1. Increased revenue sharing
2. A salary floor in the $80m-100m range
3. A shorter path to free agency based on age

A lot of us don't agree with on much but I see these three things brought up constantly, which makes me think these things all improve the sport in some way, shape, or form.

This seems about right. My only concern is the lengthy control over Latin players signed at 16. This is a whole separate issue and seems to escape the PA. If MLB can sign Latin players at 16, why not allow this for all others? This seems to be an issue worth bringing some equity. I don't have an answer, but wonder about it.

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1 minute ago, tony&rodney said:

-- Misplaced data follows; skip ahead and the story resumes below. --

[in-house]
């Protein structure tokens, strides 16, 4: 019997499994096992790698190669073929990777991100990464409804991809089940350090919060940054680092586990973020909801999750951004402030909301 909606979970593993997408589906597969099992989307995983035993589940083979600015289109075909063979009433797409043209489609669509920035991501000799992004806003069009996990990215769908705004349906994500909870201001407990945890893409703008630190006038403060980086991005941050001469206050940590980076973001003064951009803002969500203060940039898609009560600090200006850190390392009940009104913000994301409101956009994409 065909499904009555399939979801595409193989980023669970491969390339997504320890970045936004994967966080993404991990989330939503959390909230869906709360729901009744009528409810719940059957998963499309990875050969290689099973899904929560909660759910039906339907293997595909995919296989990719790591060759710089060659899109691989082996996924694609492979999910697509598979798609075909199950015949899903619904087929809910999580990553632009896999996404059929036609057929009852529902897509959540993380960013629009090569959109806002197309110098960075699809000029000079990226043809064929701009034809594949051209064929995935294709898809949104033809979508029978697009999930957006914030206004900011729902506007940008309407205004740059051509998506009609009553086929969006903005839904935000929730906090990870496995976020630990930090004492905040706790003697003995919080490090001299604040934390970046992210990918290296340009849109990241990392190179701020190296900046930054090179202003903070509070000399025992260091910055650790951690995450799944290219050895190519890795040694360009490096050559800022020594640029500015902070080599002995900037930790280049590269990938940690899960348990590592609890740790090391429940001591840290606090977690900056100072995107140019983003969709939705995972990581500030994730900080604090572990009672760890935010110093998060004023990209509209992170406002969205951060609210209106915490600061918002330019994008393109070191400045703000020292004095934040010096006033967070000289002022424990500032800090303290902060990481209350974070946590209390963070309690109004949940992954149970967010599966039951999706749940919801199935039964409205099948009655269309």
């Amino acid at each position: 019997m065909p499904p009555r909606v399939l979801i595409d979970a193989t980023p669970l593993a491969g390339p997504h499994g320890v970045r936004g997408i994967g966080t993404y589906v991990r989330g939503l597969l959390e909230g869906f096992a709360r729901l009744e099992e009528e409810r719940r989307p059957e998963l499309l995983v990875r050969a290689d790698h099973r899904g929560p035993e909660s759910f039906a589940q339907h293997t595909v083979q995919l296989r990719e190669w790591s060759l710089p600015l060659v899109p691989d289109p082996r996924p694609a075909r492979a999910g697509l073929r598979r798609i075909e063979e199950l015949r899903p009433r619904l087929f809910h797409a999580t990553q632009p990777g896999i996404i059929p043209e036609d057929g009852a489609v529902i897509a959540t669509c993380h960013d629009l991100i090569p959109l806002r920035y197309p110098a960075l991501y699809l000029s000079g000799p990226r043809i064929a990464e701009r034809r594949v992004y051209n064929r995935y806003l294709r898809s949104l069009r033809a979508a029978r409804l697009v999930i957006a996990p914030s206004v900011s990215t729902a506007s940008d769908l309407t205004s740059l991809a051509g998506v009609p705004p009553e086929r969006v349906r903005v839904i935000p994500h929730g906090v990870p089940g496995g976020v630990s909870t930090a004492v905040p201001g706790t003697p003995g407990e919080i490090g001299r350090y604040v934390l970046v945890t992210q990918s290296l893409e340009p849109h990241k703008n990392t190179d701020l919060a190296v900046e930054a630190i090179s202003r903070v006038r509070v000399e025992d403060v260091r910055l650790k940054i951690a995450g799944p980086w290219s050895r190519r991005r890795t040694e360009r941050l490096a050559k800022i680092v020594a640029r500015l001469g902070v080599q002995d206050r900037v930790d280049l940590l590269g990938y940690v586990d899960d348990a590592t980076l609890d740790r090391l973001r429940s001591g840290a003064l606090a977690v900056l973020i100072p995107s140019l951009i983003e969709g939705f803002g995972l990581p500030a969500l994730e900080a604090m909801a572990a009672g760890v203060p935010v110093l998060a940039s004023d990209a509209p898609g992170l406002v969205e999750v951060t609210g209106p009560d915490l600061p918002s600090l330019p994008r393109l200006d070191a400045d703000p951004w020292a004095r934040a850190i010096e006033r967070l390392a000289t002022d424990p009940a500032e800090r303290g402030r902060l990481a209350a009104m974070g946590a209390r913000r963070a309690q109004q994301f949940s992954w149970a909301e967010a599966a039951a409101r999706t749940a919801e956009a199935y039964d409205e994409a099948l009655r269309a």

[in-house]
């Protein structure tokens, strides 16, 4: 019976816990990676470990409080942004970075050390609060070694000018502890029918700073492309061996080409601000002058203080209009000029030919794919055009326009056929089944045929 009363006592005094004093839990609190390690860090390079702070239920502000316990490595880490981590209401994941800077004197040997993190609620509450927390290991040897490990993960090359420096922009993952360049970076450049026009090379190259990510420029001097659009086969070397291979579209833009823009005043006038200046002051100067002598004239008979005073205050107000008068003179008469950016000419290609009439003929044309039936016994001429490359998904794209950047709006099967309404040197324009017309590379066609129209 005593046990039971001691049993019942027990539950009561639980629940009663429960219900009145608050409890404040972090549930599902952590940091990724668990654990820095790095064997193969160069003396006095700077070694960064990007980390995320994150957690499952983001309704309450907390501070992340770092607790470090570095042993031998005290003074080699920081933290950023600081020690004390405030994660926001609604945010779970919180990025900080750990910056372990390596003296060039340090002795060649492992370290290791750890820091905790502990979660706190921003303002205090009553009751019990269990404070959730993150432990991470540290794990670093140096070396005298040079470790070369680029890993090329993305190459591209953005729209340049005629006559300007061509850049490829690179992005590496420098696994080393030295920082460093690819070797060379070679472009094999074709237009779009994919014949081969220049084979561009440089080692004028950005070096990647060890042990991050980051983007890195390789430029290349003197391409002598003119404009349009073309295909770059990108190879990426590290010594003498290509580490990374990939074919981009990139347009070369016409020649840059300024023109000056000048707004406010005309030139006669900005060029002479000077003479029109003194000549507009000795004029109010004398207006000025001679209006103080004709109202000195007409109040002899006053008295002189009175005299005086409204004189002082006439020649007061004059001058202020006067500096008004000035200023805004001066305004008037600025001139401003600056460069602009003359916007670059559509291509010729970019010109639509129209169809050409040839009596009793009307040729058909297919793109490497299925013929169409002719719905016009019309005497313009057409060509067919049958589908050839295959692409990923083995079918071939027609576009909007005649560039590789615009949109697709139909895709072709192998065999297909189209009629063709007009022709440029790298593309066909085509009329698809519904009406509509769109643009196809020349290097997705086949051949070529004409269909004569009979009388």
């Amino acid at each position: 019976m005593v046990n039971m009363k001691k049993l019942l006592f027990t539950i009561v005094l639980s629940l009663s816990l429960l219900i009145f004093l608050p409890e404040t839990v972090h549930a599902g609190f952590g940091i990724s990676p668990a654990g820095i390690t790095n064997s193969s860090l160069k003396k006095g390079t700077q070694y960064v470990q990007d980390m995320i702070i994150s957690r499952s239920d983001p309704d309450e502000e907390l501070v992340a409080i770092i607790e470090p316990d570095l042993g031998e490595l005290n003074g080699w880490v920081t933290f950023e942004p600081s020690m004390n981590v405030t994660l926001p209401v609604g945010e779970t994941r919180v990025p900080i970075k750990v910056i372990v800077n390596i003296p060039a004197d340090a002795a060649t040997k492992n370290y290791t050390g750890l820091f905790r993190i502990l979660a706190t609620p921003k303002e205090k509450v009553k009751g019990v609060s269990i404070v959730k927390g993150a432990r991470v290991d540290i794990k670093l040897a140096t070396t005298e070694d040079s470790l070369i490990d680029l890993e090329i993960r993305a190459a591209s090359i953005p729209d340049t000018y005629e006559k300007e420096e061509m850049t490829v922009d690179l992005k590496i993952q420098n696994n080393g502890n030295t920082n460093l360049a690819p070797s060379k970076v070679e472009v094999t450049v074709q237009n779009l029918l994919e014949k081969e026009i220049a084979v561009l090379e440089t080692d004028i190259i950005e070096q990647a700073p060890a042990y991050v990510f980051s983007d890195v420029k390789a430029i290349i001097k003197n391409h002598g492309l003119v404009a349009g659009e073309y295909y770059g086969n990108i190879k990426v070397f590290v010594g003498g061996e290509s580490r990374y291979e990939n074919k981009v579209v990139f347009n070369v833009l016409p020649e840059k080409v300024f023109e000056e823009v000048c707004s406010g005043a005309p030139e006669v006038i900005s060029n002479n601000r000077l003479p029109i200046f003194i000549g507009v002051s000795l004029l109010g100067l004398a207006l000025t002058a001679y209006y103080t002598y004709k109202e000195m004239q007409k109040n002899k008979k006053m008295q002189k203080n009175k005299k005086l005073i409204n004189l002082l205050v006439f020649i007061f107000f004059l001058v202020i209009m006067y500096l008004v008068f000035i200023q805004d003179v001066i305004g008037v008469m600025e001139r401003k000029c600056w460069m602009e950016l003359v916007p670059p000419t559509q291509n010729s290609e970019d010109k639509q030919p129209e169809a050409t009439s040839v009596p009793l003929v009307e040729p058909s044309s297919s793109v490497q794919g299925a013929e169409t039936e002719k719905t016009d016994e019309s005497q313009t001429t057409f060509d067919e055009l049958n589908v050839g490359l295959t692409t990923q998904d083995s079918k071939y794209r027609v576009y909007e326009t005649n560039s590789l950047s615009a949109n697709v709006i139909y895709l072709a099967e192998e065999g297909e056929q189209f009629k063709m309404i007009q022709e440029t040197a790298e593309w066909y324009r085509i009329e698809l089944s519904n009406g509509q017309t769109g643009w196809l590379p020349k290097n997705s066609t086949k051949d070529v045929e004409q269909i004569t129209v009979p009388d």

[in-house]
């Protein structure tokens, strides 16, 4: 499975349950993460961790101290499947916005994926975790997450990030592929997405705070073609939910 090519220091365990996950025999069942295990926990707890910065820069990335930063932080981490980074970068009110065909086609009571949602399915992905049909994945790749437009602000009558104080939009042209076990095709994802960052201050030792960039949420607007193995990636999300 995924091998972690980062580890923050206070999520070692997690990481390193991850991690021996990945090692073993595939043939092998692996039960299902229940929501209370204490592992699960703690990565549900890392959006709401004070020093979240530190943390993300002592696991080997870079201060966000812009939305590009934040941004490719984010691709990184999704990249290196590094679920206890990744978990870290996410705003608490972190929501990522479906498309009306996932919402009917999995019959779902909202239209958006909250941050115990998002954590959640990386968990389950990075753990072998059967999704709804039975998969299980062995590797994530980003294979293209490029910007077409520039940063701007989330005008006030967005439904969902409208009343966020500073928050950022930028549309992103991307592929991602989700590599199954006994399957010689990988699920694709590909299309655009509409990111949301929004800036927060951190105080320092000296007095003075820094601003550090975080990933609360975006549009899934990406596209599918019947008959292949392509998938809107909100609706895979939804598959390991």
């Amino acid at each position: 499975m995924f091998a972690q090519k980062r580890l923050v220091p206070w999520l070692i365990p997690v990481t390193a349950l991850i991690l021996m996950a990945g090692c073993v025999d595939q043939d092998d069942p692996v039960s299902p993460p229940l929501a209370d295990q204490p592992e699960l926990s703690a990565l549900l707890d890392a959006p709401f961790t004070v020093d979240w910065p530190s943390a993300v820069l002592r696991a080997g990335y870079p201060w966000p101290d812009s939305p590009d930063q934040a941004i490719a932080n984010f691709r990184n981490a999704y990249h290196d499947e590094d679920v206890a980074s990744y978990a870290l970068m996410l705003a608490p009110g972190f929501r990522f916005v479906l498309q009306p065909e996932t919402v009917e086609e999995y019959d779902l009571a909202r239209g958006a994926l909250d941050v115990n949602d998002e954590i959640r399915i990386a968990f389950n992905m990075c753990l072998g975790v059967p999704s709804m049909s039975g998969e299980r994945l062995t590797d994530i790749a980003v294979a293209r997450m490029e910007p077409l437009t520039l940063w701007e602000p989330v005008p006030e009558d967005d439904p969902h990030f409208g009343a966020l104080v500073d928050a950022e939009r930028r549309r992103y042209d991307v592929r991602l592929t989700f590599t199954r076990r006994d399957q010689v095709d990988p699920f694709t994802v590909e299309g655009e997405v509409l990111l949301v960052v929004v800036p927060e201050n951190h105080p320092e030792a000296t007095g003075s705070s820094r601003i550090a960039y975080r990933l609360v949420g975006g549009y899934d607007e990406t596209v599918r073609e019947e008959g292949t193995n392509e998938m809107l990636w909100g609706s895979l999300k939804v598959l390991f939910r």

This seems about right. My only concern is the lengthy control over Latin players signed at 16. This is a whole separate issue and seems to escape the PA. If MLB can sign Latin players at 16, why not allow this for all others? This seems to be an issue worth bringing some equity. I don't have an answer, but wonder about it.

It's an interesting thing to contemplate, as the inequity in rules makes sense on a lot of levels but definitely has its issues. I think implemented a world-wide draft captures a lot of the problems with international signings, though I'm not sure how leagues such as NPB and KBO would feel about such a thing. I think they'd push back hard on their best talent flocking to the States at age 18.

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14 minutes ago, gunnarthor said:

The biggest concern to me is how the owners have manipulated service time. So I think it should be a year shorter now.

I knew I was forgetting something. Yeah, service time manipulation needs to end. It should be easy enough to accomplish in a couple of steps: